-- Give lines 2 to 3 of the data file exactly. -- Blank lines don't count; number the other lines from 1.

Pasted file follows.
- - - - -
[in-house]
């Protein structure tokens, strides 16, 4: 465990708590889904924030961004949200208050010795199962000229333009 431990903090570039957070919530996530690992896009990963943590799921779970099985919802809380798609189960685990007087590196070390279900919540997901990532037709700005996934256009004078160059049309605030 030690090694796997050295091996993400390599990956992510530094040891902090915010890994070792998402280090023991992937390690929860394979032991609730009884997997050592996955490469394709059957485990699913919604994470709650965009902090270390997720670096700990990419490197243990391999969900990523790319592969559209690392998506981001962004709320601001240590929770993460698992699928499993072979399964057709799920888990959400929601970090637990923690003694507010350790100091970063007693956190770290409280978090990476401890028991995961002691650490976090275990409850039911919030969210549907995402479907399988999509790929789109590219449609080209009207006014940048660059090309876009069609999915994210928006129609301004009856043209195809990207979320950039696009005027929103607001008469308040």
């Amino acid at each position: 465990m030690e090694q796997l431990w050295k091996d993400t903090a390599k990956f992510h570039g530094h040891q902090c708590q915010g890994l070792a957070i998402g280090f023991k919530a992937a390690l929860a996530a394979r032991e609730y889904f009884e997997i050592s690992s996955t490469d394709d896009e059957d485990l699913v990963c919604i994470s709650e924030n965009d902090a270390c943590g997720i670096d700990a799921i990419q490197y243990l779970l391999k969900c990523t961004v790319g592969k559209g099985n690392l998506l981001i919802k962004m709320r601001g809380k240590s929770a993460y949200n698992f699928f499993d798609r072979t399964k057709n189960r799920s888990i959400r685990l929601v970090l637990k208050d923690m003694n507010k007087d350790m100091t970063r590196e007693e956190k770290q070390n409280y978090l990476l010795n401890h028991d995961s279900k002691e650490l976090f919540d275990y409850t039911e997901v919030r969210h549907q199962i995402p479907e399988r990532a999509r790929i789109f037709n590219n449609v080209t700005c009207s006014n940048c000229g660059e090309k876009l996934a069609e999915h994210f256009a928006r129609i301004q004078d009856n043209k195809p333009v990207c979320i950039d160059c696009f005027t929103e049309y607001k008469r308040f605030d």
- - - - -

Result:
């Protein structure tokens, strides 16, 4: 465990708590889904924030961004949200208050010795199962000229333009 431990903090570039957070919530996530690992896009990963943590799921779970099985919802809380798609189960685990007087590196070390279900919540997901990532037709700005996934256009004078160059049309605030 030690090694796997050295091996993400390599990956992510530094040891902090915010890994070792998402280090023991992937390690929860394979032991609730009884997997050592996955490469394709059957485990699913919604994470709650965009902090270390997720670096700990990419490197243990391999969900990523790319592969559209690392998506981001962004709320601001240590929770993460698992699928499993072979399964057709799920888990959400929601970090637990923690003694507010350790100091970063007693956190770290409280978090990476401890028991995961002691650490976090275990409850039911919030969210549907995402479907399988999509790929789109590219449609080209009207006014940048660059090309876009069609999915994210928006129609301004009856043209195809990207979320950039696009005027929103607001008469308040």
């Amino acid at each position: 465990m030690e090694q796997l431990w050295k091996d993400t903090a390599k990956f992510h570039g530094h040891q902090c708590q915010g890994l070792a957070i998402g280090f023991k919530a992937a390690l929860a996530a394979r032991e609730y889904f009884e997997i050592s690992s996955t490469d394709d896009e059957d485990l699913v990963c919604i994470s709650e924030n965009d902090a270390c943590g997720i670096d700990a799921i990419q490197y243990l779970l391999k969900c990523t961004v790319g592969k559209g099985n690392l998506l981001i919802k962004m709320r601001g809380k240590s929770a993460y949200n698992f699928f499993d798609r072979t399964k057709n189960r799920s888990i959400r685990l929601v970090l637990k208050d923690m003694n507010k007087d350790m100091t970063r590196e007693e956190k770290q070390n409280y978090l990476l010795n401890h028991d995961s279900k002691e650490l976090f919540d275990y409850t039911e997901v919030r969210h549907q199962i995402p479907e399988r990532a999509r790929i789109f037709n590219n449609v080209t700005c009207s006014n940048c000229g660059e090309k876009l996934a069609e999915h994210f256009a928006r129609i301004q004078d009856n043209k195809p333009v990207c979320i950039d160059c696009f005027t929103e049309y607001k008469r308040f605030d």